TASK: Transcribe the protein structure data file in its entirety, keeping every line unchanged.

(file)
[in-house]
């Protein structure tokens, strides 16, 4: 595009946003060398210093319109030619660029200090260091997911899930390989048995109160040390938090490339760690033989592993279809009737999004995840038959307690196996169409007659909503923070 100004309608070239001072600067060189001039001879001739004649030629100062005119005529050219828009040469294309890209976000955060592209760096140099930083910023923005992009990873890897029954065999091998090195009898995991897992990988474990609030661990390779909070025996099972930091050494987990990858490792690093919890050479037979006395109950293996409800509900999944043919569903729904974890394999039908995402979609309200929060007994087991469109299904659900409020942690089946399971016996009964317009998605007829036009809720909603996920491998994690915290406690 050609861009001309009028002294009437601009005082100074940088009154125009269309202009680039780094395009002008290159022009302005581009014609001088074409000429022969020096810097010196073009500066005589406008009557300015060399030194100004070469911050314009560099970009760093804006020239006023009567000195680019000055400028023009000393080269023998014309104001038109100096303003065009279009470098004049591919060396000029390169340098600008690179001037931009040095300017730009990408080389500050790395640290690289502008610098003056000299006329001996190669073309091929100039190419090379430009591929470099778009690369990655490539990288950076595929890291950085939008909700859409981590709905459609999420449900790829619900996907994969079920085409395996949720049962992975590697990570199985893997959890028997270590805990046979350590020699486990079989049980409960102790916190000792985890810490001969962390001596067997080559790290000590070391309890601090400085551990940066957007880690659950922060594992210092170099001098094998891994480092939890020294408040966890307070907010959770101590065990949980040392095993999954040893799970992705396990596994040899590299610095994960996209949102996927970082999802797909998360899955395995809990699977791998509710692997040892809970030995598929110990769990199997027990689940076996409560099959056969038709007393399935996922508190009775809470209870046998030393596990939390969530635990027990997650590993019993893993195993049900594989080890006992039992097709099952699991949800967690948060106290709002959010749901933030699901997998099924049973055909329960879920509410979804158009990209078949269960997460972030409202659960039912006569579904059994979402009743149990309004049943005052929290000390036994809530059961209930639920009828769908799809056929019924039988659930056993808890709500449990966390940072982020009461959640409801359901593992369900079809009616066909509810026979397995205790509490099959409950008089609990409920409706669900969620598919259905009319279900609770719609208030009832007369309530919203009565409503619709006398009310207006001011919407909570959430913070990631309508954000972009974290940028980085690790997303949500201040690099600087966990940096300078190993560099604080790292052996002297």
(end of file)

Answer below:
[in-house]
């Protein structure tokens, strides 16, 4: 595009946003060398210093319109030619660029200090260091997911899930390989048995109160040390938090490339760690033989592993279809009737999004995840038959307690196996169409007659909503923070 100004309608070239001072600067060189001039001879001739004649030629100062005119005529050219828009040469294309890209976000955060592209760096140099930083910023923005992009990873890897029954065999091998090195009898995991897992990988474990609030661990390779909070025996099972930091050494987990990858490792690093919890050479037979006395109950293996409800509900999944043919569903729904974890394999039908995402979609309200929060007994087991469109299904659900409020942690089946399971016996009964317009998605007829036009809720909603996920491998994690915290406690 050609861009001309009028002294009437601009005082100074940088009154125009269309202009680039780094395009002008290159022009302005581009014609001088074409000429022969020096810097010196073009500066005589406008009557300015060399030194100004070469911050314009560099970009760093804006020239006023009567000195680019000055400028023009000393080269023998014309104001038109100096303003065009279009470098004049591919060396000029390169340098600008690179001037931009040095300017730009990408080389500050790395640290690289502008610098003056000299006329001996190669073309091929100039190419090379430009591929470099778009690369990655490539990288950076595929890291950085939008909700859409981590709905459609999420449900790829619900996907994969079920085409395996949720049962992975590697990570199985893997959890028997270590805990046979350590020699486990079989049980409960102790916190000792985890810490001969962390001596067997080559790290000590070391309890601090400085551990940066957007880690659950922060594992210092170099001098094998891994480092939890020294408040966890307070907010959770101590065990949980040392095993999954040893799970992705396990596994040899590299610095994960996209949102996927970082999802797909998360899955395995809990699977791998509710692997040892809970030995598929110990769990199997027990689940076996409560099959056969038709007393399935996922508190009775809470209870046998030393596990939390969530635990027990997650590993019993893993195993049900594989080890006992039992097709099952699991949800967690948060106290709002959010749901933030699901997998099924049973055909329960879920509410979804158009990209078949269960997460972030409202659960039912006569579904059994979402009743149990309004049943005052929290000390036994809530059961209930639920009828769908799809056929019924039988659930056993808890709500449990966390940072982020009461959640409801359901593992369900079809009616066909509810026979397995205790509490099959409950008089609990409920409706669900969620598919259905009319279900609770719609208030009832007369309530919203009565409503619709006398009310207006001011919407909570959430913070990631309508954000972009974290940028980085690790997303949500201040690099600087966990940096300078190993560099604080790292052996002297």